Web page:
The results are the first to describe outcomes of ban-driven loot box regulation globally. Despite Belgium’s clear statement that “paid loot boxes must be removed from the video games in order to comply with the Belgian Gaming and Betting Act” (Naessens 2018, p. 16), almost all highest-grossing iPhone games in the Belgian App Store keep offering them. The finding is important especially for the legal authorities around the world who are currently assessing their own positions in potential regulation: simple statements are unlikely to have immediate effects on international companies in local markets. On the other hand, it remains unknown how these companies have interpreted the statement and what are their distinct reasons for continuing to offer loot boxes in the Belgian App Store. It would be important in future research to investigate the companies’ perspectives.
 
This study (Xiao 2022) is important also from a meta-scientific perspective. It paves the way for Registered Reports in new disciplines and methods, and involves an exceptional field experiment that was carefully documented with open data and materials. Three external experts reviewed the Stage 2 manuscript twice, based on which the recommender awarded a positive recommendation.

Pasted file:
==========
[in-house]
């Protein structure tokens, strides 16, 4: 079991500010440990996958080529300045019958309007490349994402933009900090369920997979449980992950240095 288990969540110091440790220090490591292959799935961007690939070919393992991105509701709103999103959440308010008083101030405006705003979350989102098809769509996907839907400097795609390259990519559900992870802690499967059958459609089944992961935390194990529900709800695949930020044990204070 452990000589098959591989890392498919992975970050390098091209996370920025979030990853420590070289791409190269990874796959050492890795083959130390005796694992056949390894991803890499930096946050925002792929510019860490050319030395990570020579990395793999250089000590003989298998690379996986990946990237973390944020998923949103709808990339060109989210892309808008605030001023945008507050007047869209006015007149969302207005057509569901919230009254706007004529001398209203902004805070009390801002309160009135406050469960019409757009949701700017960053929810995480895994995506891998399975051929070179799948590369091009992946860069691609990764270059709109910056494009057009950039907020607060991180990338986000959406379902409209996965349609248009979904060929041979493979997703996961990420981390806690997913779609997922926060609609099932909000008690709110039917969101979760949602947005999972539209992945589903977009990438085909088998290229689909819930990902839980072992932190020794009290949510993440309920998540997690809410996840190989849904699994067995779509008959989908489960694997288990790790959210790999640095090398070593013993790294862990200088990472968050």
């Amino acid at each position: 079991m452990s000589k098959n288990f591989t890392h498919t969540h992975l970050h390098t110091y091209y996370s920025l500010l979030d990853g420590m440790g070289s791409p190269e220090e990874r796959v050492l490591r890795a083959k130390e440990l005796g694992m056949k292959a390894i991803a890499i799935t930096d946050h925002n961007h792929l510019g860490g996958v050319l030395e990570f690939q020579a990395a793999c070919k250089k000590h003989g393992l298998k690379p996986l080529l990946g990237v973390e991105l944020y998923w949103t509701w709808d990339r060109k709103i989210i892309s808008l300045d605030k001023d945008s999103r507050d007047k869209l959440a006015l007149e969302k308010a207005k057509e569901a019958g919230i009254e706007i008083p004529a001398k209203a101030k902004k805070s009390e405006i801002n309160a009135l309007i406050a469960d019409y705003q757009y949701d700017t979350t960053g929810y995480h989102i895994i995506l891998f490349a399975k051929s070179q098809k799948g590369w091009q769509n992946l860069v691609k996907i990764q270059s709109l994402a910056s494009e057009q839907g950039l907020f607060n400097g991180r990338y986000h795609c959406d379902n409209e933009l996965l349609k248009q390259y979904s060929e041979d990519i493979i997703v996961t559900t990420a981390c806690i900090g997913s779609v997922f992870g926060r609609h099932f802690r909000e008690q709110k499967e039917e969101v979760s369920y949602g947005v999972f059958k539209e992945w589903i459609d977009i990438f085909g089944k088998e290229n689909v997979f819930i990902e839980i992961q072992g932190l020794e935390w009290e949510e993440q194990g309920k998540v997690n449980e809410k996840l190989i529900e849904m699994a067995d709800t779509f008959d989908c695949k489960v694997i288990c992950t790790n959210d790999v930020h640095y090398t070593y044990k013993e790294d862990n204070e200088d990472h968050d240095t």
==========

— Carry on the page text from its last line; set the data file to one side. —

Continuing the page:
URL to the preregistered Stage 1 protocol: https://osf.io/5mxp6

Level of bias control achieved: Level 6. No part of the data or evidence that was used to answer the research question existed prior to Stage 1 in-principle acceptance.

List of eligible PCI RR-friendly journals:

 

References
 
1. Naessens, P. (2018) Research Report on Loot Boxes [English Translation]. Belgian Gaming Commission. URL: https://www.gamingcommission.be/sites/default/files/2021-08/onderzoeksrapport-loot-boxen-Engels-publicatie.pdf
 
2. Xiao, L.Y. (2022) Breaking Ban: Belgium’s ineffective gambling law regulation of video game loot boxes. Stage 2 Registered Report, acceptance of Version 2 by Peer Community in Registered Reports. https://doi.org/10.31219/osf.io/hnd7w 
Breaking Ban: Belgium’s ineffective gambling law regulation of video game loot boxesLeon Y. Xiao<p>Loot boxes in video games are gambling-like mechanics that players buy to obtain randomised rewards of varying value. Loot boxes are conceptually and psychologically similar to gambling, and loot box expenditure is positively correlated with se...Humanities, Social sciencesVeli-Matti Karhulahti2022-07-28 12:29:57 View